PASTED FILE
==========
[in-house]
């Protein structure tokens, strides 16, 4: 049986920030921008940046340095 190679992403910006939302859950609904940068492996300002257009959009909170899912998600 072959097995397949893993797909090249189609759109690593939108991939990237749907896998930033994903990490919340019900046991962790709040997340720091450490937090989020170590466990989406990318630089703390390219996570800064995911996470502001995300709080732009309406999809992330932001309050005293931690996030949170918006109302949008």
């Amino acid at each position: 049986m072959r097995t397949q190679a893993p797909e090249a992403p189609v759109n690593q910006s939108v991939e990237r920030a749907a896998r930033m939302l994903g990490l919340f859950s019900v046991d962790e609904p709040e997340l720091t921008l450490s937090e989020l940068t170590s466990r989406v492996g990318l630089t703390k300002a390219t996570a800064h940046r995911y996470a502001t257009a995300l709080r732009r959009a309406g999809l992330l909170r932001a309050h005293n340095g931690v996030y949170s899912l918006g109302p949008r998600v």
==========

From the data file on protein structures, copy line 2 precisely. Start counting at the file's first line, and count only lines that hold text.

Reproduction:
């Protein structure tokens, strides 16, 4: 049986920030921008940046340095 190679992403910006939302859950609904940068492996300002257009959009909170899912998600 072959097995397949893993797909090249189609759109690593939108991939990237749907896998930033994903990490919340019900046991962790709040997340720091450490937090989020170590466990989406990318630089703390390219996570800064995911996470502001995300709080732009309406999809992330932001309050005293931690996030949170918006109302949008």